Skip to main content

Relevant factors of posterior mandible lingual plate perforation during immediate implant placement: a virtual implant placement study using CBCT



To explore the influence of cross-sectional type and morphological parameters at the mandibular molar sites on lingual plate perforation (LPP) during the immediate implant placement (IIP).


181 implants were virtually placed in the mandibular molar sites on the cone beam computed tomography (CBCT). Each cross-section of the implantation site was divided into the Undercut (U)/Parallel (P)/Convex (C) types. Morphologically relevant parameters were measured on the cross-sections, including width of the upper end (Wb), width of the lower end (Wc), vertical height (V), angle between the natural crown axis and the alveolar bone axis (β), LC depth (LCD), LC height, and angle between the horizontal line and the line connecting the most prominent point and the most concave point of lingual plate (α). Besides, the distance from the end of the virtual implant and the lingual bone plate of the cross-section (DIL) was calculated. Relationships between all the morphologically relevant parameters and the DIL were further analyzed.


A total of 77 (42.5%) cross-sections were classified as U-type, which was the most common one, accounting for 63% of the second molar regions. All LPP cases and most of the nearly LPP (87.9%) cases occurred at the U-type cross-sections, and the relationship between the DIL and the morphological parameters can be expressed by a multivariate linear equation.


The occurrence rate of U-type cross-sections in the second molar region was very high, and the risk of LPP should be considered during IIP. Except for the U-type, significant large LCD, small Wc, and large β were the important relevant factors. CBCT and multivariate linear equations could help to assess the LPP risk and provide a reference for implant placement design pre-surgery.

Peer Review reports


Extraction of a first or second molar due to dental caries or periodontitis is a common cause of clinical dentition defects [1]. Dental implants have become the optimal treatment for tooth replacement [2]. Immediate implant placement (IIP) can better satisfy the urgent recovery of posterior occlusal function [3,4,5]. However, inserting implants into the mandibular lingual cortex, or even penetrating the lingual plate is one of the serious complications that may result in hemorrhages, nerve damage, inflammation, and infection [6, 7]. It is reported statistically that the incidence of lingual plate perforation (LPP) can reach 1–2%, and the real risk is thought to be even higher [8,9,10].

Lingual concavity (LC) is a depression on the medial surface of the mandible [11] and is a highly vascularized area containing important nerves and arteries [12]. Deep LC is found to be the main relevant factor of LPP during implant placement [13]. Additionally, the cross-sectional shape of the posterior mandible has also been found to influence LPP occurrence [10, 14, 15]. Many studies [9, 16, 17] have classified the cross-section of the posterior mandible as Undercut (U), Parallel (P), or Convex (C)-type [8] and suggested that the U-type could increase the LPP risks during the IIP. However, the implant sites selected in these studies were all after tooth extraction and bone reconstruction [18], which affected jaw morphology. They could not reflect the influence of primitive jaw morphology on LPP.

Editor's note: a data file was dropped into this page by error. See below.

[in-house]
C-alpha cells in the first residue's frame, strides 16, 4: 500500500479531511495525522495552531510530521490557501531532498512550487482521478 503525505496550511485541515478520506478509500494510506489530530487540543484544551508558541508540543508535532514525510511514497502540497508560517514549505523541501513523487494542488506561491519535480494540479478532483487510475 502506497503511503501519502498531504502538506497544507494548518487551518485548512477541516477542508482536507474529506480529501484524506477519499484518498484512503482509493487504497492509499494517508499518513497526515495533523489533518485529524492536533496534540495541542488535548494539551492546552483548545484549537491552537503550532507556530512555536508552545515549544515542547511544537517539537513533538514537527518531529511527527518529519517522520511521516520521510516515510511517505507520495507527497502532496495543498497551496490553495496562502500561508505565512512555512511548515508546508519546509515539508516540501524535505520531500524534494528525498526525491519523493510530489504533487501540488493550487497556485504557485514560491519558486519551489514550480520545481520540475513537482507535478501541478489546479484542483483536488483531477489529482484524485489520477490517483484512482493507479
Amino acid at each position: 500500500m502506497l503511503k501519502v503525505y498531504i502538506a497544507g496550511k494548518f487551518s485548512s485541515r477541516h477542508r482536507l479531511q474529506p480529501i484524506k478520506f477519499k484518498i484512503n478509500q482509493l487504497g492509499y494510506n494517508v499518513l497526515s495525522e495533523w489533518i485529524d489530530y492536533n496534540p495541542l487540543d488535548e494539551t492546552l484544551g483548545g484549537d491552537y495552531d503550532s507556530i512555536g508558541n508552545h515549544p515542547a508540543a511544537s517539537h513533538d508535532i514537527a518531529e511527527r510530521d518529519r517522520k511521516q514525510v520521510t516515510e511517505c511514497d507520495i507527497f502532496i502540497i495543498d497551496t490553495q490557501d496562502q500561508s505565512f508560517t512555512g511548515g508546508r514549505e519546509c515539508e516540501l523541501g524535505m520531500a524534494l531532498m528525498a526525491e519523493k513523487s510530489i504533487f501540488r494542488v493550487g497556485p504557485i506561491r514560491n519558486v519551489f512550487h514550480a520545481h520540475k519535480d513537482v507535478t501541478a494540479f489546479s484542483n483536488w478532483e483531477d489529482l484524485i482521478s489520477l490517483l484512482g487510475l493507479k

Nowadays, implant design software with DICOM data from cone-beam computed tomography (CBCT) can simulate implant effects before surgery [19]. It is beneficial to select CBCT with natural molars to eliminate the influence of bone remodeling. A natural crown can also be used as “restoration” to determine the direction of implant placement [10, 20, 21]. In this study, patients with natural molars were selected as research objects, and simulated implants were placed on their CBCT to observe the occurrence of LPP. Except for the measurements about LC and cross-sectional shape, the angle between the direction of implant placement and the long axis of the alveolar bone was also suggested to affect the probability of bone plate perforation in a study by Kong et al. [21] and our previous clinical study [22]. In this study, the direction of virtual implant placement is consistent with the natural crown axis. We defined the angle between the natural crown axis and the alveolar bone axis as β and also included β in the morphological measurements. Meanwhile, an equation was intended to be constructed to study the influence of the above multiple factors on LPP. This study aims to identify the key morphological features of mandibular cross-sections with high perforation risks in order to assist in the preoperative implant design, such as implant diameter, implant length, and implantation angle [23].


Patient inclusion criteria

Patients with CBCT data were included according to the following selection criteria:

  1. (a)

    Age of patients ≥ 18 years;

  2. (b)

    The intact first molar or second molar and its adjacent tooth on at least one side of the mandible;

  3. (c)

    The curvature of the Spee Curve of the mandibular dentition within the normal range;

  4. (d)

    No obvious dislocation of the molar area, no abnormal alveolar bone resorption in the investigated area, and no obvious pathology lesions in the apical and periodontal area;

  5. (e)

    Obvious inferior alveolar canal (IAC) and the outline of the mandible on CBCT images; and

  6. (f)

    No scattering or beam-hardening artifacts or other reasons on CBCT images.

The first molar or the second molar on any side of the mandible was selected upon it met the requirements. If both sides in the same patient satisfied the selection criteria, one side was selected randomly for inclusion.